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Lessons from a business sale that didn’t quite go right – Farmcrowdy founder

Featured image: Farmcrowdy CEO Onyeka Akumah at the startup’s Lagos office (Supplied)
Featured image: Farmcrowdy CEO Onyeka Akumah at the startup’s Lagos office (Supplied)

His business may have raised a $1-million round from Silicon Valley investors in December last year. But Farmcrowdy founder Onyeka Akumah says he learnt how not to do business when he sold his last business some years ago.

Although Akumah (pictured above) won’t disclose the name of the startup — a news aggregator which he founded with a friend in 2012 and subsequently sold to Nigerian newspaper Business Day — he says it taught him “how not to do business”.

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“We latter sold parts of it. It’s one of the lessons I’ve learnt how not to do business,” he says. “We raised some money, I think $50 000 then, and tried to grow it. But, we weren’t able to do much about that.”

“Selling it was pretty much about them acquiring the team, acquiring some of the technology, not really that we made a lot of money, but there were lessons to learn here,” says Akumah.

So what does Akumah advise startup to do when going into business?

1.Don’t go solo

First off, Akumah says one of the mistakes he made in his earlier businesses, including the news aggregator, were around team work — particularly the lack of it.

“I was pretty much the brainchild around my startup then. I was pretty much the only one making decisions and everyone else was just following instructions.

“I didn’t have a solid team around me to continue to critique and then throw in their own ideas and make things better,” he says.

Farmcrowdy CEO Onyeka Akumah says he learnt several lessons, including  ‘how not to do business’ from his first major startup, a news aggregator he founded in 2012

He explains that it “gets very lonely” when you’re the only one thinking about everything, especially when the business doesn’t scale as fast as you want it to.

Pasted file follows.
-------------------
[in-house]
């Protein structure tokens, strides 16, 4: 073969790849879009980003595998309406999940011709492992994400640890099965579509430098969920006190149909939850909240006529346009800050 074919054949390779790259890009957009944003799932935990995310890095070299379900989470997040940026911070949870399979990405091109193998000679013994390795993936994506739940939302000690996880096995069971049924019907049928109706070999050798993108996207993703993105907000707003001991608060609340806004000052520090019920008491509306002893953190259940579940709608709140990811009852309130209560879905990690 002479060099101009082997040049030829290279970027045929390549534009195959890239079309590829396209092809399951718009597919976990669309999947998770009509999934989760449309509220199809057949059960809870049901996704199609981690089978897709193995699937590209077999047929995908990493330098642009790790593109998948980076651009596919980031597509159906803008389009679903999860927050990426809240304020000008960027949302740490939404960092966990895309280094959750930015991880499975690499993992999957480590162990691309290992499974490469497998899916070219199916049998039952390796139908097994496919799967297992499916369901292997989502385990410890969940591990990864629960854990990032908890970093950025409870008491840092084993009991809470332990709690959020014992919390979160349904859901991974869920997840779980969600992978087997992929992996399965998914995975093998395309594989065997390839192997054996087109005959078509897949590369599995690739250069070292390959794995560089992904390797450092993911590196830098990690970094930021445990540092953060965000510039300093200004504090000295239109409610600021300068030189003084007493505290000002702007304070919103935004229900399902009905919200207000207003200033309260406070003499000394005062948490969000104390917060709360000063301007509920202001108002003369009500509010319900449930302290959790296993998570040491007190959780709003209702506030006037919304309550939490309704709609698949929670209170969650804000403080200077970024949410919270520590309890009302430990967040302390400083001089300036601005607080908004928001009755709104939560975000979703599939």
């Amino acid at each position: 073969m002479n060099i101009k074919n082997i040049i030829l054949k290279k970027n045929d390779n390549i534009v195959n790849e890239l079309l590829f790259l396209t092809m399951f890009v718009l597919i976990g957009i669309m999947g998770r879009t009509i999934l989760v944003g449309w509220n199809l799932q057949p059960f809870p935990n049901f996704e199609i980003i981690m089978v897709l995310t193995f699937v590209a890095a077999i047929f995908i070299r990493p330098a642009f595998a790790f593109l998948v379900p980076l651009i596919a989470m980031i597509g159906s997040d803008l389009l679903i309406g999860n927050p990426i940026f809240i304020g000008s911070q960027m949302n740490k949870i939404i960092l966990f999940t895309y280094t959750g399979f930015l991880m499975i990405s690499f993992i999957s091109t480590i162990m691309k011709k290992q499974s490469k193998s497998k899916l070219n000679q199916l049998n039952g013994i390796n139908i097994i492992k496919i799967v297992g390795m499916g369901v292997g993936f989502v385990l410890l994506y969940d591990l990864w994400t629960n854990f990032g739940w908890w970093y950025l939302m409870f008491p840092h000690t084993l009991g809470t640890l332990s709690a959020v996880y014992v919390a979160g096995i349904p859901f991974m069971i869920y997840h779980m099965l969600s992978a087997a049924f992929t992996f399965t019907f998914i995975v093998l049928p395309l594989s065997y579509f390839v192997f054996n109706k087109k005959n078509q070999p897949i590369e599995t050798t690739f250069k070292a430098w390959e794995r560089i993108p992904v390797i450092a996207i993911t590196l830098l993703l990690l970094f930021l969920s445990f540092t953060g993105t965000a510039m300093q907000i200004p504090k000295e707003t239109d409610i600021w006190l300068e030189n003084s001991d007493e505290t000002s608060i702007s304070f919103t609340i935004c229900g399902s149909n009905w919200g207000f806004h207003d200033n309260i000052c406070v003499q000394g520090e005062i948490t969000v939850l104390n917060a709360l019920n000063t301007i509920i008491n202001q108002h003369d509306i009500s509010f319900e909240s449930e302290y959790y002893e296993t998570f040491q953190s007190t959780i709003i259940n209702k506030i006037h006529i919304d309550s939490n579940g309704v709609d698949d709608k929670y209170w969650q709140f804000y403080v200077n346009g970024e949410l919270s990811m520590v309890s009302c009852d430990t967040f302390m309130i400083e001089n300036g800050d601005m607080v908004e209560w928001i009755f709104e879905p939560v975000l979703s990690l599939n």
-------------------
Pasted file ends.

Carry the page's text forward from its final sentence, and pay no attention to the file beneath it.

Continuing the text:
“One thing I will take from that experience is surround yourself with the right people. Build a team around you and your idea. Don’t go solo,” he advises.

2.When you raise money, don’t pivot

The second tip he gives is to not start chasing new ideas after raising funding.

“When you raise money it doesn’t mean you should start pivoting and start having new ideas”.

He says one of the mistakes he made when his first startup raised funding was “quickly changing the product because we felt we had enough money”.

“We didn’t try the new things to see if they could work before implementing them. We just changed the product directly to those new things, that affected the business,” he adds.

Raising money, Akumah advises, doesn’t mean you should change focus. Instead, he stresses, it means scaling on the one idea or solution you’ve been able to create.

“Scale it and get a lot more people to buy into that idea. That’s something that I missed out on in the first business,” he says.

3.Start small, learn fast and scale

Akumah says another big lesson he learnt is to “start small and scale fast”.

He says it’s important to understand ones business model from the beginning to the end — in order to have a “holistic idea of what the mode is”. Only then, he says, should one make the decision to scale or not.

“But don’t scale until you know your business and have understood all the risk involved and you’ve been able to successfully mitigate to the barest minimal all the risk factors before you scale. Start small, learn fast and scale,” he advises.

4.Get the wrong people off the bus quickly

His final word of advice is this — in the event that you recruit individuals that doesn’t fit the team, get them out of the company as quick as possible, as he says “get the wrong people off the bus quickly”.

Says Akumah: “You may recruit and find that someone doesn’t fit the team. Find ways of getting that person out quickly before they demoralise other good people in the team.”

Read more: How football helped kick off Nigerian agritech startup Farmcrowdy

Featured image: Farmcrowdy CEO Onyeka Akumah at the startup’s Lagos office (Supplied)

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